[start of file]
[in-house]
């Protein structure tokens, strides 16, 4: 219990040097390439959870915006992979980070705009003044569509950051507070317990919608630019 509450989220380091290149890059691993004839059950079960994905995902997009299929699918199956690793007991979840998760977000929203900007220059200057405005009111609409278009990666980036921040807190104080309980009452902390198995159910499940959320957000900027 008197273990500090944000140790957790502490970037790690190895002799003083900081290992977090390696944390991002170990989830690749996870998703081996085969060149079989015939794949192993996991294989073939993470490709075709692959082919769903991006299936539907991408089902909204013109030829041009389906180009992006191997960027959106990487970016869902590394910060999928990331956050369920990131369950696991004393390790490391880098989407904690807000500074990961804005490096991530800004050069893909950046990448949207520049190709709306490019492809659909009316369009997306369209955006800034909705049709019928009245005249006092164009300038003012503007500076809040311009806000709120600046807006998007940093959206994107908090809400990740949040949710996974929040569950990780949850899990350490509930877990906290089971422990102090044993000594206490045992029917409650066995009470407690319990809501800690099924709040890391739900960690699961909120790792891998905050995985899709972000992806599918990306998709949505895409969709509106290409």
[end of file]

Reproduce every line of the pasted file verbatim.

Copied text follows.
[in-house]
């Protein structure tokens, strides 16, 4: 219990040097390439959870915006992979980070705009003044569509950051507070317990919608630019 509450989220380091290149890059691993004839059950079960994905995902997009299929699918199956690793007991979840998760977000929203900007220059200057405005009111609409278009990666980036921040807190104080309980009452902390198995159910499940959320957000900027 008197273990500090944000140790957790502490970037790690190895002799003083900081290992977090390696944390991002170990989830690749996870998703081996085969060149079989015939794949192993996991294989073939993470490709075709692959082919769903991006299936539907991408089902909204013109030829041009389906180009992006191997960027959106990487970016869902590394910060999928990331956050369920990131369950696991004393390790490391880098989407904690807000500074990961804005490096991530800004050069893909950046990448949207520049190709709306490019492809659909009316369009997306369209955006800034909705049709019928009245005249006092164009300038003012503007500076809040311009806000709120600046807006998007940093959206994107908090809400990740949040949710996974929040569950990780949850899990350490509930877990906290089971422990102090044993000594206490045992029917409650066995009470407690319990809501800690099924709040890391739900960690699961909120790792891998905050995985899709972000992806599918990306998709949505895409969709509106290409």